Prison trying to build on trend of fewer reoffending inmates 

  • Shea Farm on Iron Works road in Concord. GEOFF FORESTER—Monitor staff

  • Shea Farm on Iron Works road in Concord. GEOFF FORESTER—Monitor staff

  • An inmate goes into Shea Farm on Iron Works Road. GEOFF FORESTER / Monitor staff

Monitor staff
Published: 6/4/2016 1:56:27 AM

In 2005, New Hampshire reached a new low in a mounting recidivism crisis. More than half of all offenders were coming back behind bars, many within just months of finding freedom.

The rate of inmates returning to state prison within three years of release spiked to nearly 50 percent for men and close to 60 percent for women.

But the next year, in 2006, the trend stalled. Rates for both genders actually fell slightly. Same again the next year and the year after that, and again the following year.

Now, according to new data from the Department of Corrections, it appears the drop continued into 2010, creating five years of gradual, sustained decline.

Corrections officials are struggling to explain the trend, or determine whether it has carried on in the years since. Joan Schwartz, the department’s director of research and planning, said data isn’t yet available for inmate cohorts after 2010, but will hopefully be soon. The department is still adapting to a new data management system, she said.

Schwartz cited a number of possible factors for fewer inmates reoffending, including the state’s strong economy, low unemployment rate, increased access to medical care, effective prison programs and legislative reform. Senate Bill 500, for instance, brought about several changes in 2010, including early release for some nonviolent offenders and short-term sanctions for low-level parole violators. The legislation was gutted in 2011, but the sanctions piece remained, and is now widely used as a tool to scare parolees into compliance while avoiding longer, more costly lockups. Sanctions aren’t included in recidivism rates.

New Hampshire’s overall recidivism rate dropped 17 percent from 2005 to 2010, bringing it back to about where it was in 2002. In 2010, more than 1,200 offenders were released from prison, and just more than 500 of them were sent back within three years. That’s about 41 percent. For the men, who comprise a majority of the total inmate population, the percentage was slightly higher; for women, it was slightly lower.

The decline between 2009 and 2010 was more pronounced for female offenders, but there were also fewer of them to begin with, making large fluctuations more likely.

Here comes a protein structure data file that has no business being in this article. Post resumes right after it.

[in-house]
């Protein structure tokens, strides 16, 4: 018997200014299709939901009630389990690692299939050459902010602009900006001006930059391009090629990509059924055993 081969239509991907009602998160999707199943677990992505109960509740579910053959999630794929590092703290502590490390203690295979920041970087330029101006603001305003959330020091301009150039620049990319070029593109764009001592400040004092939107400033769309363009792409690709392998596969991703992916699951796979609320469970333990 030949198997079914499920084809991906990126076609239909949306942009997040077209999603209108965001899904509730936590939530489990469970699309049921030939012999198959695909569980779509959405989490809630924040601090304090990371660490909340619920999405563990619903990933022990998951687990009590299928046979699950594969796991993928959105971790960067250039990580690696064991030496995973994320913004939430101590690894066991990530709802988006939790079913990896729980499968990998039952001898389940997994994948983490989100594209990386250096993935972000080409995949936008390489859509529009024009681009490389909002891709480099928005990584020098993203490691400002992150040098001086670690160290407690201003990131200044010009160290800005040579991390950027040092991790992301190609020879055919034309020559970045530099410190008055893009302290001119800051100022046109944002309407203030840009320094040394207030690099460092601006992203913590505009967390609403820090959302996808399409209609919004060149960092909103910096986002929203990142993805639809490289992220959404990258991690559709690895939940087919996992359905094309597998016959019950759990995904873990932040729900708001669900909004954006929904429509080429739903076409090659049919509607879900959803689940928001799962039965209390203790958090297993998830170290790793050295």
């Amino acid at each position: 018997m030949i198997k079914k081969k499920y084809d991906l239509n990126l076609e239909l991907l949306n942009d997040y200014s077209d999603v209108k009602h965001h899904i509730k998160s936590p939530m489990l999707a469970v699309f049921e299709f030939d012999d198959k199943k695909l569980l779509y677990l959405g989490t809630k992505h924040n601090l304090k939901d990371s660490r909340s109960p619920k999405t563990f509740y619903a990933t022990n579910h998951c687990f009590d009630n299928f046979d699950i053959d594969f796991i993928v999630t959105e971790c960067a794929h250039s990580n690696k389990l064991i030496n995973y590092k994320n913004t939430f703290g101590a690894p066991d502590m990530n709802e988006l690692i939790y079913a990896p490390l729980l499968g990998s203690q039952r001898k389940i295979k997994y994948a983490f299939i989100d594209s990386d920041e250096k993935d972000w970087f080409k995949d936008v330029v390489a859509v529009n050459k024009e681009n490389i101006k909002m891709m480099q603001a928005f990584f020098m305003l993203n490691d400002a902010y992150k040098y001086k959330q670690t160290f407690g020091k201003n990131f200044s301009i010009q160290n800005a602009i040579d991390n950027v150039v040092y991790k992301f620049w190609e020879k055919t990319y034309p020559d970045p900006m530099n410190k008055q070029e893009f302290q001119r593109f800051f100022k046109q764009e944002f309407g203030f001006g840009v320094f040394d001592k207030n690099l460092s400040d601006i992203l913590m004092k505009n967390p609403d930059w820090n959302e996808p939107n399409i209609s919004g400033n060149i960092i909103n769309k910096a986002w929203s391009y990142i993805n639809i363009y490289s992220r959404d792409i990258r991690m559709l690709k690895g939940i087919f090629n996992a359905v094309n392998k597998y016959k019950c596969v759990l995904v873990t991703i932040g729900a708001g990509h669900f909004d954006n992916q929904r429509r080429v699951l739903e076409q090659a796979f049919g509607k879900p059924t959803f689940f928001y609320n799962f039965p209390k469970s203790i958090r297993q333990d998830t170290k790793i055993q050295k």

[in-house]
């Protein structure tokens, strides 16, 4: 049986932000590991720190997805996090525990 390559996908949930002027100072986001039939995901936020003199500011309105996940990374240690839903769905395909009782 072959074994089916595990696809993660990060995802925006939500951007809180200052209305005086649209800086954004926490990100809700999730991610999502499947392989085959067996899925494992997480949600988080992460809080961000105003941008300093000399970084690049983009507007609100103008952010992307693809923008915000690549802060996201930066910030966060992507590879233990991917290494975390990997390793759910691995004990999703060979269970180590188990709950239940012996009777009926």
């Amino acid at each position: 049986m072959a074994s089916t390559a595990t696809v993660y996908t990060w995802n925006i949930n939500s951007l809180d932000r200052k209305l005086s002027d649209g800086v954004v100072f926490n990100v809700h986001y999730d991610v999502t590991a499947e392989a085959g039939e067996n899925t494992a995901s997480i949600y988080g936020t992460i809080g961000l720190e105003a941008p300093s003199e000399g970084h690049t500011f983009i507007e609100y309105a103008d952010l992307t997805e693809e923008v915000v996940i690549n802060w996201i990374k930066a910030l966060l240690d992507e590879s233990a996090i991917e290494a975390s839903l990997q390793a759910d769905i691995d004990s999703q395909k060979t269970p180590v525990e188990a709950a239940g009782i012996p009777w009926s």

Within the 2010 data, offenders who committed multiple types of crime were more likely to reoffend than those who committed just one. Property crimes, including burglary and arson, had the highest rates of recidivism, while violent crimes had the lowest, according to the data. But the inmates least likely to return were those who committed drug crimes only, Schwartz said. Of those who return, half come back in the first seven months.

Offenders return in three ways: through a new sentence, through a parole revocation because of a new charge, or through a serious probation or parole violation. Of the state offenders released in 2010, less than five percent returned on new sentences, about 20 percent for new charges, and about 16 percent for parole violations.

As newer data become available, Schwartz said the department hopes to see a continued drop, though there are new realities to contend with, namely the opiate epidemic.

Looking forward, Schwartz said the department is working on being able to track the impact of specific programs on recidivism rates. The 2010 rate is still above where the state wants to be eventually, which is about 35 percent, according to Schwartz.

“Once we can tease out the reasons offenders return and the impact of programs, the more we can target our resources,” she said. “We’ll also know more about the offender once the offender hits the community, like whether they have health care and housing and such.”

(Jeremy Blackman can be reached at 369-3319, jblackman@cmonitor.com or on Twitter @JBlackmanCM.)




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